The “Always” brand apparently wants to sell its sanitary pads to men from now on: According to a report, the company believes that words like “women” and “girls” should no longer appear in online articles about menstruation. Should be given. This may offend menstruating men.
Author Millie Hill writes for a parenting website and has written an article about how to help teens get their first period. The article was sponsored by sanitary towel brand “Always”. But the company apparently had a problem with Hill’s text, as she told the “Mail”: she naturally wrote about “women” and “girls”. According to those responsible for “Always”, this language is clearly not “inclusive” as these words were quickly replaced with words like “bodies” or “people”.
When the author recorded changes to her article she ran into roadblocks. An editor at the site explained to her that they “always” insist on using “inclusive” language because “not everyone who menstruates identifies as a girl/woman.”
Hill now accuses “Always” of censoring it to favor trans activists. “When I saw the full article I was absolutely furious because it was obvious I was censored.” He said: “My words have been twisted to suit an ideological agenda, which is a very frightening thought experiment that I don’t think people have ever given much thought to – in the pursuit of ‘inclusivity’.”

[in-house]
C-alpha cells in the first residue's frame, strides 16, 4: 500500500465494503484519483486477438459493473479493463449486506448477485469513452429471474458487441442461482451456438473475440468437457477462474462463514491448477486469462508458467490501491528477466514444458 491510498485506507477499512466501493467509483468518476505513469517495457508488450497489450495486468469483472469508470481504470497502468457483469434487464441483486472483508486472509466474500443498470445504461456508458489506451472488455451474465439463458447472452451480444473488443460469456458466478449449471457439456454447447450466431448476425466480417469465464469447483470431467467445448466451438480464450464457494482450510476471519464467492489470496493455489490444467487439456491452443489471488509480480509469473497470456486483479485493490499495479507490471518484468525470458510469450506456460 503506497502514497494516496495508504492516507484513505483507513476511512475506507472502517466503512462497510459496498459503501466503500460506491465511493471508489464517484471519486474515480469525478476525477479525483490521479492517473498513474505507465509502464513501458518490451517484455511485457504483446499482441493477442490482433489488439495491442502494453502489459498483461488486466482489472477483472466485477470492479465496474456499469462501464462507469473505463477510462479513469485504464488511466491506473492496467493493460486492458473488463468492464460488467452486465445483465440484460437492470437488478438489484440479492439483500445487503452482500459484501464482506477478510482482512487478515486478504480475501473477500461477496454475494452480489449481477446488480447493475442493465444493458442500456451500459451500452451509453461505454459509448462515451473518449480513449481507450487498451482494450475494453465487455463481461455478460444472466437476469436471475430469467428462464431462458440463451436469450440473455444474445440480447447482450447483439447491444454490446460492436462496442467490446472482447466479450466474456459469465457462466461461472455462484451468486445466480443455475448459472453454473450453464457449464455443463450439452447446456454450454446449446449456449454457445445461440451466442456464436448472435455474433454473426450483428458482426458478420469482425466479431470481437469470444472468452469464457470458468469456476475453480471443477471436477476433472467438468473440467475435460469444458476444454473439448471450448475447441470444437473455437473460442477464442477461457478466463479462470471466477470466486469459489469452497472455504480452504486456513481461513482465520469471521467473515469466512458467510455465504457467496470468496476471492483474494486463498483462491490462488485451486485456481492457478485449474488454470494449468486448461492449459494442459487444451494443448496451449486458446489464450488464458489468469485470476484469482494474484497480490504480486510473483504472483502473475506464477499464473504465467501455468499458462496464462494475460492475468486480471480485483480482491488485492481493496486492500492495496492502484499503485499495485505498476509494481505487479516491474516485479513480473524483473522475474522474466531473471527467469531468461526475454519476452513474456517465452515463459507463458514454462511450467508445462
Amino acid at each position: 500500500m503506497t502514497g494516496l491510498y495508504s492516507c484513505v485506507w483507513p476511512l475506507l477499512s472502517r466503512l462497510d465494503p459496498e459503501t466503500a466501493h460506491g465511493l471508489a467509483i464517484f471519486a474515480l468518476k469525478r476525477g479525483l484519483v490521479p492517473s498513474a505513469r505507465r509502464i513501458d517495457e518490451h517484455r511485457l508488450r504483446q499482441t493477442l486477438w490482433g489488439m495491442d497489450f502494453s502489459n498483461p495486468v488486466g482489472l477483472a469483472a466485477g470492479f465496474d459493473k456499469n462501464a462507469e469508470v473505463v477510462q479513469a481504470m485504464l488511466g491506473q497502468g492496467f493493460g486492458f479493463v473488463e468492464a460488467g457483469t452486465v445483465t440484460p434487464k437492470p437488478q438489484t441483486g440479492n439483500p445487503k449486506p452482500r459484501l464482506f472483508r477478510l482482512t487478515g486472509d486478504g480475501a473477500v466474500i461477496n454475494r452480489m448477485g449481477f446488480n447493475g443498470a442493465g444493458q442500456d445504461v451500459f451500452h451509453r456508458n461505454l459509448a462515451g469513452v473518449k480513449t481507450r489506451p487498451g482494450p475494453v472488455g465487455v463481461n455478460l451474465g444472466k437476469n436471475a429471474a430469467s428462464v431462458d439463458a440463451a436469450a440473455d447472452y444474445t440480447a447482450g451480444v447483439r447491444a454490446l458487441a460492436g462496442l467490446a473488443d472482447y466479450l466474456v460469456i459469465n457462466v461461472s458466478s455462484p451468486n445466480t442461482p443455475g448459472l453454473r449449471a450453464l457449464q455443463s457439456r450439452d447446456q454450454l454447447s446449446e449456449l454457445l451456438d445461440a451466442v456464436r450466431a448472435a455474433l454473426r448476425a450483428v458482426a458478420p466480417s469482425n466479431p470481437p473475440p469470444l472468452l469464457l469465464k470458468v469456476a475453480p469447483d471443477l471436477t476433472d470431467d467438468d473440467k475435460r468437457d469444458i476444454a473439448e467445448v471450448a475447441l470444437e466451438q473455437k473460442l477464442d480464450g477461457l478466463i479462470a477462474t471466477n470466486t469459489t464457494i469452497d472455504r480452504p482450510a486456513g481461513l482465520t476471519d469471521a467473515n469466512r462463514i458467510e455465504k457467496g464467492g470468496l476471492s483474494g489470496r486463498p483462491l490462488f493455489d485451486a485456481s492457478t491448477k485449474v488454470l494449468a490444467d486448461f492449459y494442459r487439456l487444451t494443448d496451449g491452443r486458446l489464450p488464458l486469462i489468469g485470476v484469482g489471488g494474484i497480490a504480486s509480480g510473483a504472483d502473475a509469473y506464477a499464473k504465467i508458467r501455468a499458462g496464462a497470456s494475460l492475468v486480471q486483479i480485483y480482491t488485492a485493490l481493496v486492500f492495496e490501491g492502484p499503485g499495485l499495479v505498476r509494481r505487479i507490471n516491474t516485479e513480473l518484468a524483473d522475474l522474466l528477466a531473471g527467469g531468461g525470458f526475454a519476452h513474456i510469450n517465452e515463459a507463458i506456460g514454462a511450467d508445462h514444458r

In her article, Hill wrote, among other things, that periods are “a normal part of the experience of being a woman.” However, the word “women” was removed. Instead of “all women” he elsewhere wrote “all bodies” – as if men’s penises bleed every month.
In response to Hill’s complaints, individual explanations were initially changed, but the article was later removed from the website entirely.
Ironically, this is probably not the first time that “Always” has let down its own target group: The same year, Millie Hill drew attention to the fact that the company was dehumanizing women and girls as “bodies with female sexual organs” in a booklet for children. In 2019, Venus was banned from sanitary pad packaging as a symbol of the female gender. A women’s rights activist commented on the company’s behavior in the “Mail” with the statement that “Always” had taken an ideological decision to “eliminate” women and girls – i.e. the entire customer base – in the company’s communications and advertising. She considers it “sheer bad” that this decision is being imposed through censorship on an author who has long been committed to denigrating the period.
The website on which the article appeared is now defending itself “as usual” and saying it takes full responsibility for the “mistake”. However, author Hill stated: “The only reason articles from that period were made ‘gender neutral’ was ALWAYS – as one of the editors of Good to Know (note: the website in question) told me directly.”